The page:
"They Say/I Say": The Moves that Matter in Academic Writing : with Readings

Front Cover
W.W. Norton & Company, 2011 - Language Arts & Disciplines - 701 pages
73 Reviews
They Say / I Say demystifies academic writing by identifying its key rhetorical moves, the most important of which is to summarize what others have said ("they say") to set up one's own argument ("I say"). The book also provides templates to help students make these key moves in their own writing. This version includes readings that demonstrate those moves—and provide stimulating conversations for them to enter. The Second Edition includes an anthology of 44 readings that will provoke students to think—and write—about five important issues, including two new ones: Is Higher Education Worth the Price? and Why Does It Matter Who Wins the Big Game?

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Really helpful and really easy to read - Goodreads
Practical, easy-to-read guide for argument writing. - Goodreads
Read this as per advice from a respected professor. - Goodreads
I recommend it as a good reference piece to use/have - Goodreads
This is absolutely my jam for teaching college writing. - Goodreads
A great help in writing papers for college! - Goodreads

Review: They Say/I Say: The Moves That Matter in Academic Writing

User Review  - Gulzab - Goodreads

I'm giving this a 4 'I really liked it' because I can't tell you the number of times I've referenced this book whilst doing some expository writing. This is a permanent feature in my constant quest to master the English language. Well done, They Say, I say. Read full review

Review: They Say/I Say: The Moves That Matter in Academic Writing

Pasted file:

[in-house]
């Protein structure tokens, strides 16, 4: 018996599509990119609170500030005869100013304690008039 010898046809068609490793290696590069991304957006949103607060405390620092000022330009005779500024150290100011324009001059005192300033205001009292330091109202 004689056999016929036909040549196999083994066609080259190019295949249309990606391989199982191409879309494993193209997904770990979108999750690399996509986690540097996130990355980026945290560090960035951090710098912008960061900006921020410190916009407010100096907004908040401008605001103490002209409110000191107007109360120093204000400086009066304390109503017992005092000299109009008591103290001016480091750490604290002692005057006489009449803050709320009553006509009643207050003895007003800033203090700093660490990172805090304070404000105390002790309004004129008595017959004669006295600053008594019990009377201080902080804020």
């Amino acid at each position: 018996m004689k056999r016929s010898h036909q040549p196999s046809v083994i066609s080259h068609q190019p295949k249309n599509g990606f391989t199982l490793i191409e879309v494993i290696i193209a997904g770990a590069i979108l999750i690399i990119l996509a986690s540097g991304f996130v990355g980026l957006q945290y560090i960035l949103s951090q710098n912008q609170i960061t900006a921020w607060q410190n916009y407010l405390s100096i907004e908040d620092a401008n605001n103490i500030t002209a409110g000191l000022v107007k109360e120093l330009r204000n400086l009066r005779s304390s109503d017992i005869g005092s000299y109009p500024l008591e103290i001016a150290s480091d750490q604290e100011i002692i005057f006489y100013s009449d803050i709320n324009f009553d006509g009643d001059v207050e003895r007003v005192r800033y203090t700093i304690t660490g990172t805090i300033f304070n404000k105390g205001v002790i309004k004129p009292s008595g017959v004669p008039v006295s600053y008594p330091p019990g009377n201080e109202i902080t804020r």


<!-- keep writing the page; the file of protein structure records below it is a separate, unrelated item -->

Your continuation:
User Review  - Trent Mikesell - Goodreads

I really enjoyed this book. If anyone knows other great books on teaching writing, please send me your recommendations. I need to read more like this. I feel that sometimes teachers are down on ... Read full review

About the author (2011)

Gerald Graff, a Professor of English and Education at the University of Illinois at Chicago and 2008 President of the Modern Language Association of America, has had a major impact on teachers through such books as Professing Literature: An Institutional History, Beyond the Culture Wars: How Teaching the Conflicts Can Revitalize American Education, and, most recently, Clueless in Academe: How Schooling Obscures the Life of the Mind.

Cathy Birkenstein is a lecturer in English at the University of Illinois at Chicago and co-director of the Writing in the Disciplines program. She has published essays on writing, most recently in College English, and, with Gerald Graff, in The Chronicle of Higher Education, Academe, and College Composition and Communication.nbsp; She has also given talks and workshops with Gerald at numerous colleges and is currently working on a study of common misunderstandings surrounding academic discourse.

Russel Durst, who edited the readings in this book, is Head of the English Department at the University of Cincinnati, where he teaches courses in composition, writing pedagogy and research, English linguistics, and the Hebrew Bible as literature. A past President of the National Conference on Research in Language and Literacy, he is the author of several books, including Collision Course: Conflict, Negotiation, and Learning in College Composition.

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